Anxiety is something we humans developed as a way to warn us of danger. Stress helps us take the temperature of a situation and use that to gauge the probability of risk. However, now that we're not (generally speaking) in danger of being hunted, captured, attacked, or otherwise put in peril, that adaptive mechanism hasn't totally adjusted to our "safety first" world. So, where does all this useful anxiety go when we have no use for it any longer? For some people, it wells up with seemingly nowhere to go and gets turned into physical manifestations, like Obsessive Compulsive Disorder, PTSD, panic attacks, phobias, and excessive worrying over even the most innocuous events.
What causes anxiety?
Anxiety disorders are born from stress, but that stress can come from all areas of life: environmental, medical, genetic, brain chemistry, and even substance abuse. But it's typically the environmental factors that tend to affect us the deepest and for the longest period. When anxiety comes from environmental factors, it can even be difficult to pinpoint what those factors are, especially if they are from our past. We can also amp up anxiety with something called "negative self-talk," focusing on the possible negative outcomes as opposed to the positive ones.
External factors include trauma from events such as abuse, victimization, or the death of a loved one; stress in a personal relationship, marriage or friendship; work or school stress; financial stress; losing home or family to a natural disaster; and even lack of oxygen from intense exercise or thin air.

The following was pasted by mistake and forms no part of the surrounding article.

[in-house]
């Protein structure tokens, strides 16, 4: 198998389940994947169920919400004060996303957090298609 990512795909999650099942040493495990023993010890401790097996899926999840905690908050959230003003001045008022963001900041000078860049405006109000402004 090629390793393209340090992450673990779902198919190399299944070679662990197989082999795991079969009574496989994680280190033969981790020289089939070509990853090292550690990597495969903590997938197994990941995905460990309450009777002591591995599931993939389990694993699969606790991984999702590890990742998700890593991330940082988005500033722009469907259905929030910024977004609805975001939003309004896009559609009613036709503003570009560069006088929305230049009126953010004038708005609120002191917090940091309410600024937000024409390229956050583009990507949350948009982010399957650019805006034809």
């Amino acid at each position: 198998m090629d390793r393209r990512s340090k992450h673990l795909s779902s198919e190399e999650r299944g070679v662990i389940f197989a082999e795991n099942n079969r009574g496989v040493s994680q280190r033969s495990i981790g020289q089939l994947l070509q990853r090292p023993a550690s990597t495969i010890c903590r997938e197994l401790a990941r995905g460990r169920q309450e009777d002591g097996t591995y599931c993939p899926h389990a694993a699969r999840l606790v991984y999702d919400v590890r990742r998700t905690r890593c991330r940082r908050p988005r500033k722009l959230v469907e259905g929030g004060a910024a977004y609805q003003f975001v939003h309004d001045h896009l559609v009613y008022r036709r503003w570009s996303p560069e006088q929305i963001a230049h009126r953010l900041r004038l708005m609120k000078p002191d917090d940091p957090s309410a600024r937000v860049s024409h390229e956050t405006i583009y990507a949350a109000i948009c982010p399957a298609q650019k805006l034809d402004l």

Medical factors include such things as stress from a serious medical illness; medication side effects; medical illness; and lack of oxygen from a medical ailment.
To be diagnosed with anxiety, a person must exhibit some of the following symptoms.
Excessive worry over events for at least six months
Difficulty controlling worry
Restlessness and irritability
Physical habits (anorexia, Trichotillomania, Obsessive Compulsive Disorder, etc.) to help cope with anxious thoughts.
How does CBD help?
Pharmaceutical companies have developed numerous drugs to treat anxiety-related disorders, including a subset called serotonin reuptake inhibitors (SSRIs). But with the discovery of the endocannabinoid system and the wonderful plant-based cannabinoid called Cannabidiol, or CBD, we now have another way to combat anxiety by quelling the chemical imbalances that cause it. CBD is a compound found in marijuana, considered the yin to THC’s yang. It is not psychoactive like the mind-bending THC compound, and it even helps to mitigate some of THC's profound effects. Similar to SSRIs, CBD boosts serotonin receptor signals, although most studies that show this used animal subjects. A separate animal study found that CBD may also help the hippocampus regenerate neurons, which could be useful for treating both anxiety and depression. A CBD regimen goes well with other methods of anxiety maintenance, including talk therapy, meditation, acupuncture, yoga, and exercise.
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